A Population-Based Survey of Prostate-Specific Antigen Testing Among California Men at Higher Risk for Prostate Carcinoma

Published In: Cancer, v. 106, no. 4, Feb. 15, 2006, p. 765-774

Posted on RAND.org on January 01, 2006

by Benjamin A. Spencer, Susan H. Babey, David A. Etzioni, Ninez Ponce, E. Richard Brown, Hongjian Yu, Neetu Chawla, Mark Litwin

Read More

Access further information on this document at www3.interscience.wiley.com

This article was published outside of RAND. The full text of the article can be found at the link above.

BACKGROUND: Despite the lack of evidence demonstrating a survival benefit from prostate-specific antigen (PSA) screening, its use has become widespread, organizations have encouraged physicians to discuss early detection of prostate carcinoma, and two higher risk groups have been recognized. In the current study, the authors examined whether African-American men and men who had a family history of prostate carcinoma underwent PSA testing preferentially, and patterns of test use were examined according to age, race, and other factors. METHODS: Data regarding self-reported PSA test use in the past year among men age 50 years and older without a history of prostate carcinoma (n = 8713 men) were analyzed from the 2001 California Health Interview Survey. RESULTS: The overall rate of PSA use was 43.0%. Older age, higher socioeconomic status, having a usual source of healthcare, and a family history of prostate carcinoma were the strongest predictors of testing. Higher risk African-American men age 50 years and older were no more likely to be tested than white men. Men at higher risk who had a family history of prostate carcinoma were more likely to have been tested than men who had no such family history. CONCLUSIONS: Rates of PSA use among higher risk men who had a family history of prostate carcinoma were higher compared with the rates among men without such a family history. However, PSA testing rates among higher risk African-American men were no different than the rates among lower risk white men, suggesting that some risk factors for prostate carcinoma (but not others) are associated with preferential testing. Testing in all groups was associated with access to care variables, highlighting the importance of removing barriers to preventive healthcare services.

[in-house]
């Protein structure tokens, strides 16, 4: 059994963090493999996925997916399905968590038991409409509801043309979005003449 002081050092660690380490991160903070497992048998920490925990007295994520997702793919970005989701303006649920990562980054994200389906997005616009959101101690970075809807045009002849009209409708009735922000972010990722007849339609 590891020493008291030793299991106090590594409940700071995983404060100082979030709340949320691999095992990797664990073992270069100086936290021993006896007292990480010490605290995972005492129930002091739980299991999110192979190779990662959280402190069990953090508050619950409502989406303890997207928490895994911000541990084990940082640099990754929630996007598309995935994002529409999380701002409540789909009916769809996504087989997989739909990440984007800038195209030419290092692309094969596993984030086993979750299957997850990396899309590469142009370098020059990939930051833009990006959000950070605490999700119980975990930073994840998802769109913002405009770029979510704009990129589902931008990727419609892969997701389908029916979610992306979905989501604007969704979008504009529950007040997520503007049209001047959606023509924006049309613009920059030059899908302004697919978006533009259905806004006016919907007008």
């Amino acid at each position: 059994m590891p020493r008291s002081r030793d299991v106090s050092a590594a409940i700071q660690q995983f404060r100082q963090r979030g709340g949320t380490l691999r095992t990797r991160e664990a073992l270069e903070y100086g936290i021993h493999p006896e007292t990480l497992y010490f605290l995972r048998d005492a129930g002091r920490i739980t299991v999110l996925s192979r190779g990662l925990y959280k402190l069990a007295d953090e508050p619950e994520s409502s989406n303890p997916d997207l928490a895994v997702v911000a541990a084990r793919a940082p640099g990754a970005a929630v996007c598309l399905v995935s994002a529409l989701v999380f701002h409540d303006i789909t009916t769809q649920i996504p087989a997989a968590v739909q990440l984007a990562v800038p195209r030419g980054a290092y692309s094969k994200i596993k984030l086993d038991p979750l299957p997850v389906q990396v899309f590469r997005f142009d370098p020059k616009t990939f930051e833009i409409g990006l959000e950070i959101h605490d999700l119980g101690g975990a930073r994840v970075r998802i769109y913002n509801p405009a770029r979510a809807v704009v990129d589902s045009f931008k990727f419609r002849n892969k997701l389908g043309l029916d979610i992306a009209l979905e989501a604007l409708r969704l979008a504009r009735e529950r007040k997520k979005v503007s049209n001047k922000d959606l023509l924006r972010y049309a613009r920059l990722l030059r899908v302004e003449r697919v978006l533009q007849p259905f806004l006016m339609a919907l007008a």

This report is part of the RAND Corporation External publication series. Many RAND studies are published in peer-reviewed scholarly journals, as chapters in commercial books, or as documents published by other organizations.

Our mission to help improve policy and decisionmaking through research and analysis is enabled through our core values of quality and objectivity and our unwavering commitment to the highest level of integrity and ethical behavior. To help ensure our research and analysis are rigorous, objective, and nonpartisan, we subject our research publications to a robust and exacting quality-assurance process; avoid both the appearance and reality of financial and other conflicts of interest through staff training, project screening, and a policy of mandatory disclosure; and pursue transparency in our research engagements through our commitment to the open publication of our research findings and recommendations, disclosure of the source of funding of published research, and policies to ensure intellectual independence. For more information, visit www.rand.org/about/principles.

The RAND Corporation is a nonprofit institution that helps improve policy and decisionmaking through research and analysis. RAND's publications do not necessarily reflect the opinions of its research clients and sponsors.